The Health Ministry took down a video on Saturday that encouraged dancing as a way to cope with the pandemic. (The Ministry of Health and Welfare’s YouTube channel)
The Ministry of Health and Welfare took down a video it had posted on social media encouraging dancing to beat the coronavirus blues.
The video, uploaded New Year’s Day and deleted Saturday, drew criticism for being out of touch with the people as most of South Korea’s population lives in apartments.
The ministry apologized in a statement on Facebook, saying the video -- promoting dancing as a way to cope with the pandemic -- failed to consider “multiple issues including noise between floors.”
“We apologize to the public. We have now made the video private,” the ministry said.
The video is no longer available on Facebook or YouTube.
The video shows five members of a family doing household chores in an apartment before being joined by a TV reporter and breaking out into a dance.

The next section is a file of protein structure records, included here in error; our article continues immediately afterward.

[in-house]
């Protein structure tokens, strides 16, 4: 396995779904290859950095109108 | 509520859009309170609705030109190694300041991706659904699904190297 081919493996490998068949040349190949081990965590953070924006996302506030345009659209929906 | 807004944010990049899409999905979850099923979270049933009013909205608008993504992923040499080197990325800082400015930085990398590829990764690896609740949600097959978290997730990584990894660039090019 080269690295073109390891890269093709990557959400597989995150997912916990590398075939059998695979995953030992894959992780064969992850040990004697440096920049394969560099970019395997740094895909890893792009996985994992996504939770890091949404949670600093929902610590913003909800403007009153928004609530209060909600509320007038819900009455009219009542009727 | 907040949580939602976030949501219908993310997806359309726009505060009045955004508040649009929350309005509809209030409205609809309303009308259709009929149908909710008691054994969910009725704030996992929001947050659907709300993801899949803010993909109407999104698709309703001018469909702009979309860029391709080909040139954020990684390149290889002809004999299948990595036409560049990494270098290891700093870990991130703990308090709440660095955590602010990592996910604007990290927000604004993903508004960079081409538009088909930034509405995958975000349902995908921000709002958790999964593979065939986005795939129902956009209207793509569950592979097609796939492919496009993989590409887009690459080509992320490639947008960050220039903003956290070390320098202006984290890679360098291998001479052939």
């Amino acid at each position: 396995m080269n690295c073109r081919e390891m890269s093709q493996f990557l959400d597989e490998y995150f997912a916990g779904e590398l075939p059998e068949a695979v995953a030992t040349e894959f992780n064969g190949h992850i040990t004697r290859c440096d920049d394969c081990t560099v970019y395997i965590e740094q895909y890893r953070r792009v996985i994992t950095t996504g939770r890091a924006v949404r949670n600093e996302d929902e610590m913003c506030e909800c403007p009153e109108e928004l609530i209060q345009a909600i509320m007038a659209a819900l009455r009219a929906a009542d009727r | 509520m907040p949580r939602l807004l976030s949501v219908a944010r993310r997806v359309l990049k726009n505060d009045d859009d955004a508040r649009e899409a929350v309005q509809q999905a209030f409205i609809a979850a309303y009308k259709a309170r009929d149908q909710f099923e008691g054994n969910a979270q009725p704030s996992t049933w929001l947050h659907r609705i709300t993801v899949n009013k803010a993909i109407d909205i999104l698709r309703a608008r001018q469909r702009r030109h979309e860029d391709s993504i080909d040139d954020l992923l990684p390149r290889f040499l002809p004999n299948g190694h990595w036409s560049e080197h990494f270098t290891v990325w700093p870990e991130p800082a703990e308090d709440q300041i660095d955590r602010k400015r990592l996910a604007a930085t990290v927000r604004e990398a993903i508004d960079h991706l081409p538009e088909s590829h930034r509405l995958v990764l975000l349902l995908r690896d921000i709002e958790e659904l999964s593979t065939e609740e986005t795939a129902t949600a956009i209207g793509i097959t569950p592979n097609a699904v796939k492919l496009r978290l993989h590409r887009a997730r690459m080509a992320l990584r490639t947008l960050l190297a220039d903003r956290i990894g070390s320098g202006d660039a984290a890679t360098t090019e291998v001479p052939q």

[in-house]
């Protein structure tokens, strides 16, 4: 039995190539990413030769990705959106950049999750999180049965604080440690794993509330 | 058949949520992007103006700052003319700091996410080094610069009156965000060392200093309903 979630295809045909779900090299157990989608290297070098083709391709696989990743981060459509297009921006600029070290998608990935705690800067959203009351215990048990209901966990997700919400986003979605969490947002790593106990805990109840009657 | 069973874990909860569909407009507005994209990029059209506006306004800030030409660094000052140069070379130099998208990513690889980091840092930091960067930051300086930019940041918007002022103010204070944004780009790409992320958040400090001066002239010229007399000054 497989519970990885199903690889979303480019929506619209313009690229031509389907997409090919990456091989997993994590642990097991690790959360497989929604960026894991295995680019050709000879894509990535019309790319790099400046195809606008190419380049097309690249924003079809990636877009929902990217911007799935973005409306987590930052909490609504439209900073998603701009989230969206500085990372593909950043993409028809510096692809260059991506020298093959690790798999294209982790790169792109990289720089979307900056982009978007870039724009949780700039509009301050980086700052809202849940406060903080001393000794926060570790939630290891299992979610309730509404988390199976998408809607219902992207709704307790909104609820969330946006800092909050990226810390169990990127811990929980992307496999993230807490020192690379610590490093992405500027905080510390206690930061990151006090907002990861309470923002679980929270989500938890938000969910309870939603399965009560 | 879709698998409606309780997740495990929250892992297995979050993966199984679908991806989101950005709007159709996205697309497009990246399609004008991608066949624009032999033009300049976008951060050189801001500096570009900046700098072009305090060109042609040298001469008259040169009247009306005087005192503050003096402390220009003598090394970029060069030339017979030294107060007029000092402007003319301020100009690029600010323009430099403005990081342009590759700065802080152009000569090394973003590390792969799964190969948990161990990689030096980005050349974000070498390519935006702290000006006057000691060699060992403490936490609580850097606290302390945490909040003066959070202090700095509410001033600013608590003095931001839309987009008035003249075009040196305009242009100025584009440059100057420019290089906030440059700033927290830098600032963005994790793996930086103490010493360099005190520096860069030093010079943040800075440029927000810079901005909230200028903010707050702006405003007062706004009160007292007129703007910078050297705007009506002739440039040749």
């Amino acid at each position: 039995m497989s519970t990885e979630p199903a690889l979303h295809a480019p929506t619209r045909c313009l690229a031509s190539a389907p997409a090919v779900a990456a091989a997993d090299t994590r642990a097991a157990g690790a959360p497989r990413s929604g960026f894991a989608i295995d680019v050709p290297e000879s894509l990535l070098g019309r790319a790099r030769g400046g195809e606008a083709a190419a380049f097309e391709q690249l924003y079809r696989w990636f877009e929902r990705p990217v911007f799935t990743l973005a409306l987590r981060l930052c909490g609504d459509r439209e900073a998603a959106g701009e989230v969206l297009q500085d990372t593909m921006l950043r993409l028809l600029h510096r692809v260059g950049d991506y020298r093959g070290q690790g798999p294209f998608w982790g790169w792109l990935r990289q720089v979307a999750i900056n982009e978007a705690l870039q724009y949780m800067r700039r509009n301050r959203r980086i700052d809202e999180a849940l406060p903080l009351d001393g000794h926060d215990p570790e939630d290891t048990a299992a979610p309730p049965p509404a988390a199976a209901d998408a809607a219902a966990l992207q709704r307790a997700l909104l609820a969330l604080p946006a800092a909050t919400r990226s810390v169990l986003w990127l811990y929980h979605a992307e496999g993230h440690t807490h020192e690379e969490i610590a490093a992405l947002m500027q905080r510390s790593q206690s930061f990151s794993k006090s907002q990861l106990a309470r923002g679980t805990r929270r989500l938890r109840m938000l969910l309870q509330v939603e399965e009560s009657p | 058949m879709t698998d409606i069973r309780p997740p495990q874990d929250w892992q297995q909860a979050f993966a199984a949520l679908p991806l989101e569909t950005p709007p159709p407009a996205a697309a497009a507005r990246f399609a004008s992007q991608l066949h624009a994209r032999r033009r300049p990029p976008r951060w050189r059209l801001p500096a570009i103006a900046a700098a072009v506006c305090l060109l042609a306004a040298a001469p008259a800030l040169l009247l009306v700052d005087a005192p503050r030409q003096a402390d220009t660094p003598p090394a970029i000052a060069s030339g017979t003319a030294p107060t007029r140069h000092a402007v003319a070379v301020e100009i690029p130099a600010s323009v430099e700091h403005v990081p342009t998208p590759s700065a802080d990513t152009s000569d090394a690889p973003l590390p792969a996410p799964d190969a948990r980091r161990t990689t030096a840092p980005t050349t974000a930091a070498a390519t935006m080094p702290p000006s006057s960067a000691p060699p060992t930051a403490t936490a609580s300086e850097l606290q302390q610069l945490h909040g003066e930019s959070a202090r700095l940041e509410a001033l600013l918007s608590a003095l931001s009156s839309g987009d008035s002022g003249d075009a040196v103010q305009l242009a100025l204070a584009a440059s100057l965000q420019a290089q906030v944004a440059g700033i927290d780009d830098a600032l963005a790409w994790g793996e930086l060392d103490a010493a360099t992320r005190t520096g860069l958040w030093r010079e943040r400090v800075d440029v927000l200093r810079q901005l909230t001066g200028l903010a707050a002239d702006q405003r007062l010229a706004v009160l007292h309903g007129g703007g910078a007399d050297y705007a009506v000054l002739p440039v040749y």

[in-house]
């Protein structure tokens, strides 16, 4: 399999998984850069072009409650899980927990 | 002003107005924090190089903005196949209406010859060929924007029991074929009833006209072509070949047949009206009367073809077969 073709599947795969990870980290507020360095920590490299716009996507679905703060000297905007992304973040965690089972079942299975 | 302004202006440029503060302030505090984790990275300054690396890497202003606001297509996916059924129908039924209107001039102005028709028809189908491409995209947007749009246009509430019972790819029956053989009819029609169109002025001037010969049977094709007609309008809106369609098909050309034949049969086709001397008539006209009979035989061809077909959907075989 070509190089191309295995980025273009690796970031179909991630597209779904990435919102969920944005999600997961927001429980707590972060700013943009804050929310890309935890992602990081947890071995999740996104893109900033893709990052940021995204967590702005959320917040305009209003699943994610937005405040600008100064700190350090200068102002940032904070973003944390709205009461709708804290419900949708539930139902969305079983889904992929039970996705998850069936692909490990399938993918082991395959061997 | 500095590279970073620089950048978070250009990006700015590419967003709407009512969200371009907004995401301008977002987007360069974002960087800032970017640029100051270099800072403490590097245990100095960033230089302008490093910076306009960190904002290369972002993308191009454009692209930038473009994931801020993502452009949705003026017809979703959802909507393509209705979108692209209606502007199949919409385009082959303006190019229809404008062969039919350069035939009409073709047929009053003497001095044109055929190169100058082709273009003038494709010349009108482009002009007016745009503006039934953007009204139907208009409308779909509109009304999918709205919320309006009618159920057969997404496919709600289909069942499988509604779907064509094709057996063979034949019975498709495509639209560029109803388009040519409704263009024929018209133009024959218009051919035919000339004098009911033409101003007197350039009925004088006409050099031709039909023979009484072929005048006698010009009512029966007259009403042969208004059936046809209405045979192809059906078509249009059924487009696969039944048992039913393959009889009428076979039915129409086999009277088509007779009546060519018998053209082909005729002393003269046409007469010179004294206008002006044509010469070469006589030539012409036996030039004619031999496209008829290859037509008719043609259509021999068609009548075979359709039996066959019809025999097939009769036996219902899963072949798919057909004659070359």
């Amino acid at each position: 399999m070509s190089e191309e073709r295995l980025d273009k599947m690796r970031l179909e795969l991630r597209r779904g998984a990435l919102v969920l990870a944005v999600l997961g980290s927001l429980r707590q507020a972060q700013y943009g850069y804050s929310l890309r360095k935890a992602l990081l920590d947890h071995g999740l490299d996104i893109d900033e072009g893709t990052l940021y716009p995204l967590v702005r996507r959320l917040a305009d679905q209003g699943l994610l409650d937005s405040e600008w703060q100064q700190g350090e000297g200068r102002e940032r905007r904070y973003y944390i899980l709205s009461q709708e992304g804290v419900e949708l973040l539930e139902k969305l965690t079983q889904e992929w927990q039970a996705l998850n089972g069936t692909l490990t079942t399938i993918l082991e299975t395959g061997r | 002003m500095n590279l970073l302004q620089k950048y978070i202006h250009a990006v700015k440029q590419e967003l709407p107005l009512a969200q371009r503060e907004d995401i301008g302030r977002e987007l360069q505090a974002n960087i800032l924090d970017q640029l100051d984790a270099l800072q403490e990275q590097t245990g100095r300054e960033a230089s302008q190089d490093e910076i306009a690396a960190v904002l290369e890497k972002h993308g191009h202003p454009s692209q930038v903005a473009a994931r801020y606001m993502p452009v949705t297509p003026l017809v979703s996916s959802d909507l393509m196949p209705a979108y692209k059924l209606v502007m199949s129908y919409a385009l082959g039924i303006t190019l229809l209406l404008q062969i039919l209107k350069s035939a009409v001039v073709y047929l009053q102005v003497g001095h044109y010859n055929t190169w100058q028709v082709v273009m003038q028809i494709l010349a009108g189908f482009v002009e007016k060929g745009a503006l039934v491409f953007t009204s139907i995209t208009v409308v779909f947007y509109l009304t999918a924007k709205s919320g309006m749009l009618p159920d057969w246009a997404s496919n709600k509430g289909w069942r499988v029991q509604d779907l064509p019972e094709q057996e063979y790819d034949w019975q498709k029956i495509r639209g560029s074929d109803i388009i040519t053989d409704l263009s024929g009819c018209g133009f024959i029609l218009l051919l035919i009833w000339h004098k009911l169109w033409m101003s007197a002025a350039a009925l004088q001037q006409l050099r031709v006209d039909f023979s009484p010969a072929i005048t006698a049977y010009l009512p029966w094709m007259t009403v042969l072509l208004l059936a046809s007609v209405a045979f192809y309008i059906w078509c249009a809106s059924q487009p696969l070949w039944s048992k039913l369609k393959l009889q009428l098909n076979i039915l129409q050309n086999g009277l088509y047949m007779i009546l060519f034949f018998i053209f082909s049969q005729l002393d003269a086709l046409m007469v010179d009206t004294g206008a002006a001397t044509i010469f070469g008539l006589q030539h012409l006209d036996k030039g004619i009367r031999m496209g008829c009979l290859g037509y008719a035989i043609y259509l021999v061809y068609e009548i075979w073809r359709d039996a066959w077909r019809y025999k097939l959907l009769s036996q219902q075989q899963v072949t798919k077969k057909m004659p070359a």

Gatherings of five people or more are banned in Seoul and the surrounding area, and the same rule is set to take effect nationwide Monday. Families living in the same household are an exception.
The dancers jump in unison at one point as the song goes, “Go away, stress. Go away, coronavirus.”
According to recent data from Statistics Korea, nearly 6 in 10 dwellings throughout the country were apartments as of last year.
The backlash comes as the government had to defend its late entry in the vaccine race in recent weeks as critics accused them of celebrating the country’s handling of the pandemic – also known as the K-Quarantine Model -- too soon.
In July, the US signed a deal with Pfizer and BioNTech to buy 100 million doses of their COVID-19 vaccine. Japan also struck a deal to buy their vaccine for 60 million people the same month.
In early December, Korea said it had “secured” COVID-19 vaccines for 44 million people though it had signed an official contract only with AstraZeneca for 10 million people at that time.
The announcements of a deal with Pfizer, Janssen and Moderna came weeks later.
By Yim Hyun-su (firstname.lastname@example.org